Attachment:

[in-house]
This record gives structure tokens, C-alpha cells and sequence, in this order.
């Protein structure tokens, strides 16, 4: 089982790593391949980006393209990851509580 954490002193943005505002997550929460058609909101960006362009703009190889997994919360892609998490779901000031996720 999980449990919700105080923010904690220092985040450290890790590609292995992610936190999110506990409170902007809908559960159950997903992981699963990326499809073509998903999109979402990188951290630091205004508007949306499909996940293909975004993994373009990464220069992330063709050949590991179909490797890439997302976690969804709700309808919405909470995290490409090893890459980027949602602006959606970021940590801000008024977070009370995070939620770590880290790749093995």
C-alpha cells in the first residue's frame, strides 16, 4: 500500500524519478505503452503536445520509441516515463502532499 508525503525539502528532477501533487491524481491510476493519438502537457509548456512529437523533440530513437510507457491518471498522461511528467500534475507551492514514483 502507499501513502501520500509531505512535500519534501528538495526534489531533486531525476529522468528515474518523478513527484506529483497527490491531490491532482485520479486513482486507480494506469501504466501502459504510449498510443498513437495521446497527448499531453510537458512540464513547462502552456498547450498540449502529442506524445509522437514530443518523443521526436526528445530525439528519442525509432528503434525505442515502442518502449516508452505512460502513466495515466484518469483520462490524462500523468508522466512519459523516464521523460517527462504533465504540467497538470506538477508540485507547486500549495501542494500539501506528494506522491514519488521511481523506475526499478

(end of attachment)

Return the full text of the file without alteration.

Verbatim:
[in-house]
This record gives structure tokens, C-alpha cells and sequence, in this order.
């Protein structure tokens, strides 16, 4: 089982790593391949980006393209990851509580 954490002193943005505002997550929460058609909101960006362009703009190889997994919360892609998490779901000031996720 999980449990919700105080923010904690220092985040450290890790590609292995992610936190999110506990409170902007809908559960159950997903992981699963990326499809073509998903999109979402990188951290630091205004508007949306499909996940293909975004993994373009990464220069992330063709050949590991179909490797890439997302976690969804709700309808919405909470995290490409090893890459980027949602602006959606970021940590801000008024977070009370995070939620770590880290790749093995």
C-alpha cells in the first residue's frame, strides 16, 4: 500500500524519478505503452503536445520509441516515463502532499 508525503525539502528532477501533487491524481491510476493519438502537457509548456512529437523533440530513437510507457491518471498522461511528467500534475507551492514514483 502507499501513502501520500509531505512535500519534501528538495526534489531533486531525476529522468528515474518523478513527484506529483497527490491531490491532482485520479486513482486507480494506469501504466501502459504510449498510443498513437495521446497527448499531453510537458512540464513547462502552456498547450498540449502529442506524445509522437514530443518523443521526436526528445530525439528519442525509432528503434525505442515502442518502449516508452505512460502513466495515466484518469483520462490524462500523468508522466512519459523516464521523460517527462504533465504540467497538470506538477508540485507547486500549495501542494500539501506528494506522491514519488521511481523506475526499478